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Magnetic resonance imaging abnormalities as a marker of multiple system atrophy in isolated rapid eye movement sleep behavior disorder.

Research paper by Amaia A Muñoz-Lopetegi, Joan J Berenguer, Alex A Iranzo, Monica M Serradell, Teresa T Pujol, Carles C Gaig, Esteban E Muñoz, Eduard E Tolosa, Joan J Santamaría

Indexed on: 28 Sep '20Published on: 27 Sep '20Published in: Sleep



Abstract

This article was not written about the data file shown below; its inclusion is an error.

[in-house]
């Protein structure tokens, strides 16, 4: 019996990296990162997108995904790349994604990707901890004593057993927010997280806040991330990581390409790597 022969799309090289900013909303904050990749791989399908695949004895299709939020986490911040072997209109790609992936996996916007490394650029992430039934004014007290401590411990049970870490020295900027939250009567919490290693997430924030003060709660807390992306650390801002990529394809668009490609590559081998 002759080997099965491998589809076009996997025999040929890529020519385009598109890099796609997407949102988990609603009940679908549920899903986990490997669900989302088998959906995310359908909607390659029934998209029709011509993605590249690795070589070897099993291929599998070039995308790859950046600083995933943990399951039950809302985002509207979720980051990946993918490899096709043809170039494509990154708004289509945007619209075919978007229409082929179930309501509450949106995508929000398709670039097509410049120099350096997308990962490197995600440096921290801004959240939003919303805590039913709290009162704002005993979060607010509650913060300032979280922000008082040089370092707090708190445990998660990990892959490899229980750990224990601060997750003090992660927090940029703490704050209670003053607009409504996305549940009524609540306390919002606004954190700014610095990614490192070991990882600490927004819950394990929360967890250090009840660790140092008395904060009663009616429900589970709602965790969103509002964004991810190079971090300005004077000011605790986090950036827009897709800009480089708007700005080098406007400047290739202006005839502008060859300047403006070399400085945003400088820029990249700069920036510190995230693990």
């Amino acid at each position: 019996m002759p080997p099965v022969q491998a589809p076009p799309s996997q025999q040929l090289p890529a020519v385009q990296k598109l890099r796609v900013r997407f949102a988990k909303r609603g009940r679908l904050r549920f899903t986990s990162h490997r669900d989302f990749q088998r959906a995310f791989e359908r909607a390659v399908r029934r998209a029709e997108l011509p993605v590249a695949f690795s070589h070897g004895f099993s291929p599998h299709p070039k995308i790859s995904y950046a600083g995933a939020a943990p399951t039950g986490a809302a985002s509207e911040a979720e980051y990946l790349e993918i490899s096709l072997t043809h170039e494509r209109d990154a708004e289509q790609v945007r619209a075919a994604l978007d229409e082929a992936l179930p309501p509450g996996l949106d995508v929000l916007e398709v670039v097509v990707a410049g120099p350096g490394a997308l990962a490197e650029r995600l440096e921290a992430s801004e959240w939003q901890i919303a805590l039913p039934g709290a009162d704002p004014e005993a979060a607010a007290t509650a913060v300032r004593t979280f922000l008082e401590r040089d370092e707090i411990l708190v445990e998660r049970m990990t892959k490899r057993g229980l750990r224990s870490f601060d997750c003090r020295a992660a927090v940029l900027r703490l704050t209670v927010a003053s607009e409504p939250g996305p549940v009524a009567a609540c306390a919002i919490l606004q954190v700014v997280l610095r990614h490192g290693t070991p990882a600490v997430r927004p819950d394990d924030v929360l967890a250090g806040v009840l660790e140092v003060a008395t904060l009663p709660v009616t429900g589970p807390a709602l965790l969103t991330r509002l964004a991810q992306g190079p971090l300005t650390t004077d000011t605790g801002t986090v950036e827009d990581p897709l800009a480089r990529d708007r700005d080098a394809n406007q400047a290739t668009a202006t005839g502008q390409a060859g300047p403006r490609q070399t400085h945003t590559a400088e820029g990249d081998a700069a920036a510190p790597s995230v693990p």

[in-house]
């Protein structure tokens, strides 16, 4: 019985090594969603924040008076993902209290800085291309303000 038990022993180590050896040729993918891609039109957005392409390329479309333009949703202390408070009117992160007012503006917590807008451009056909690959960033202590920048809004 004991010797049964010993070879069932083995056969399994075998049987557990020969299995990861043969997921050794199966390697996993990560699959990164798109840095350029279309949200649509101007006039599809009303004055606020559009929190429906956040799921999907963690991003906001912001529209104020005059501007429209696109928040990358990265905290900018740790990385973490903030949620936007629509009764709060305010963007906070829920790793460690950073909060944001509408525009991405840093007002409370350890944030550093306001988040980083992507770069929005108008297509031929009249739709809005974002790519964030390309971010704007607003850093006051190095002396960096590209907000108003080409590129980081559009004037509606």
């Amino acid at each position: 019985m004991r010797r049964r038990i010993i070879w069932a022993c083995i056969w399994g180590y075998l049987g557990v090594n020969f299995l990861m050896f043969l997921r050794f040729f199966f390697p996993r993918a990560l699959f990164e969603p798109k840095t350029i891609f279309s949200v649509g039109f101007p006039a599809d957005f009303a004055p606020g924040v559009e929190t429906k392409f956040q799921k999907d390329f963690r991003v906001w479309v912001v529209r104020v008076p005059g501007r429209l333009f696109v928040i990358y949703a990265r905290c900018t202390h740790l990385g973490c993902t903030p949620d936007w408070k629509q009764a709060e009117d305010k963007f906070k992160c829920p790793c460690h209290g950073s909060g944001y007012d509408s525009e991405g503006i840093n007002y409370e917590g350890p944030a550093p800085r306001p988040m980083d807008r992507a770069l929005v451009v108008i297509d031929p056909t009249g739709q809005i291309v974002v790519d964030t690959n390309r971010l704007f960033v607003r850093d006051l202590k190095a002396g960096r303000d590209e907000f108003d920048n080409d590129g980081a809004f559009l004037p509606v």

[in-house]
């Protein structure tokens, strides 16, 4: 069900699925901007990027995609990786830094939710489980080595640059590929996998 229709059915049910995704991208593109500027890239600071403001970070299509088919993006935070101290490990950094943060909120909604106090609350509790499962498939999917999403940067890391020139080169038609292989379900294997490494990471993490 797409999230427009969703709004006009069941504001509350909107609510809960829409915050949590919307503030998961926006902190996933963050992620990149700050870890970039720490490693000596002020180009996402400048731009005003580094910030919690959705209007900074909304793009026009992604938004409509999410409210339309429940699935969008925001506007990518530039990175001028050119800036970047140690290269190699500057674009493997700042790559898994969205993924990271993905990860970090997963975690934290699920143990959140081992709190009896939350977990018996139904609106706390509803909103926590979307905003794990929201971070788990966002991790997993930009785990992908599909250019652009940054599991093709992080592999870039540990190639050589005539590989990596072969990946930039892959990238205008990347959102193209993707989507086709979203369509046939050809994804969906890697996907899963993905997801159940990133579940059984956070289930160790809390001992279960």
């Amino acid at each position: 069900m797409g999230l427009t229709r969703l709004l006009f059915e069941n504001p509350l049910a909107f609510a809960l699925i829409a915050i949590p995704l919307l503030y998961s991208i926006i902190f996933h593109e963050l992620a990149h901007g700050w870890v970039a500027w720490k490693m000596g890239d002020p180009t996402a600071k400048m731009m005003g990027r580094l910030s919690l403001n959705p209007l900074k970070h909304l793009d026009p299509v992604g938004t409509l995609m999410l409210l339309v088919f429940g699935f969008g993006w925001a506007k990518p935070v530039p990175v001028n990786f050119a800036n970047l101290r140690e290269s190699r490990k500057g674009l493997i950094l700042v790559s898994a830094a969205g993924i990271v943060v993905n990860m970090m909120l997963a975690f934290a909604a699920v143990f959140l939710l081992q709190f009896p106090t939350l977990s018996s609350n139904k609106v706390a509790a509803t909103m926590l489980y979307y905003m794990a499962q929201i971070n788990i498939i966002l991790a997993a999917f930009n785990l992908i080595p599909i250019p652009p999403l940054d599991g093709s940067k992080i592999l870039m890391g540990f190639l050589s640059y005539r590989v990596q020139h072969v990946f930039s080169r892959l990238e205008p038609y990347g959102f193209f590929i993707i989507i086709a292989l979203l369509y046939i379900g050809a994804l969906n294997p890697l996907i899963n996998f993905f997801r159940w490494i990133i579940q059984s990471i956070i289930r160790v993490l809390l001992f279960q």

Patients with isolated rapid eye movement (REM) sleep behavior disorder (IRBD) develop Parkinson disease (PD), dementia with Lewy bodies (DLB), or multiple system atrophy (MSA). Magnetic resonance imaging (MRI) is abnormal in MSA showing abnormalities in the putamen, cerebellum, and brainstem. Our objective was to evaluate the usefulness of MRI to detect MRI abnormalities in IRBD and predict development of MSA and not PD and DLB. In IRBD patients that eventually developed PD, DLB, and MSA, we looked for the specific structural MRI abnormalities described in manifest MSA (e.g. hot cross-bun sign, putaminal rim, and cerebellar atrophy). We compared the frequency of these MRI changes among groups of converters (PD, DLB, and MSA) and analyzed their ability to predict development of MSA. The clinical and radiological features of the IRBD patients that eventually converted to MSA are described in detail. A total of 61 IRBD patients who underwent MRI phenoconverted to PD (n = 30), DLB (n = 26), and MSA (n = 5) after a median follow-up of 2.4 years from neuroimaging. MRI changes typical of MSA were found in four of the five (80%) patients who converted to MSA and in three of the 56 (5.4%) patients who developed PD or DLB. MRI changes of MSA had sensitivity of 80.0%, specificity of 94.6%, positive likelihood ratio of 14.9 (95% CI 4.6-48.8), and negative likelihood ratio of 0.2 (95% CI 0.04-1.2) to predict MSA. In IRBD, conventional brain MRI is helpful to predict conversion to MSA. The specific MRI abnormalities of manifest MSA may be detected in its premotor stage. © Sleep Research Society 2020. Published by Oxford University Press [on behalf of the Sleep Research Society]. All rights reserved. For permissions, please email: journals.permissions@oup.com.